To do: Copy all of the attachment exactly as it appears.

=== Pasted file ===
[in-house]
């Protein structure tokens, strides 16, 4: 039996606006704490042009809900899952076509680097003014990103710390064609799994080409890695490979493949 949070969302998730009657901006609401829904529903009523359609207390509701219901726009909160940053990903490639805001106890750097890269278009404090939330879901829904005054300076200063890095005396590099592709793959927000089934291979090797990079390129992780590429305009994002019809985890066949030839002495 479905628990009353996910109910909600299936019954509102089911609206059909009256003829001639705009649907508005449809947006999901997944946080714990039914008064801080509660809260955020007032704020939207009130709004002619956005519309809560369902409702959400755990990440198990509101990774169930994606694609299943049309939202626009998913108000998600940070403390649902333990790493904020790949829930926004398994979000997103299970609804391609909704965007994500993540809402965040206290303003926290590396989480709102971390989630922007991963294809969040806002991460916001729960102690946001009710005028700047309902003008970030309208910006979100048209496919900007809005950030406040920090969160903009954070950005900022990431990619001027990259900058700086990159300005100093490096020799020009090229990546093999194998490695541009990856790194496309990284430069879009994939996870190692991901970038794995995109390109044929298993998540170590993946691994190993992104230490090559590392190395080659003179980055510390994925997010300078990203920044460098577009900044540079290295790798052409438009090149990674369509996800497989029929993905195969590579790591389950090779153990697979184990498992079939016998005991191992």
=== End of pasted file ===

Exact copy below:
[in-house]
């Protein structure tokens, strides 16, 4: 039996606006704490042009809900899952076509680097003014990103710390064609799994080409890695490979493949 949070969302998730009657901006609401829904529903009523359609207390509701219901726009909160940053990903490639805001106890750097890269278009404090939330879901829904005054300076200063890095005396590099592709793959927000089934291979090797990079390129992780590429305009994002019809985890066949030839002495 479905628990009353996910109910909600299936019954509102089911609206059909009256003829001639705009649907508005449809947006999901997944946080714990039914008064801080509660809260955020007032704020939207009130709004002619956005519309809560369902409702959400755990990440198990509101990774169930994606694609299943049309939202626009998913108000998600940070403390649902333990790493904020790949829930926004398994979000997103299970609804391609909704965007994500993540809402965040206290303003926290590396989480709102971390989630922007991963294809969040806002991460916001729960102690946001009710005028700047309902003008970030309208910006979100048209496919900007809005950030406040920090969160903009954070950005900022990431990619001027990259900058700086990159300005100093490096020799020009090229990546093999194998490695541009990856790194496309990284430069879009994939996870190692991901970038794995995109390109044929298993998540170590993946691994190993992104230490090559590392190395080659003179980055510390994925997010300078990203920044460098577009900044540079290295790798052409438009090149990674369509996800497989029929993905195969590579790591389950090779153990697979184990498992079939016998005991191992």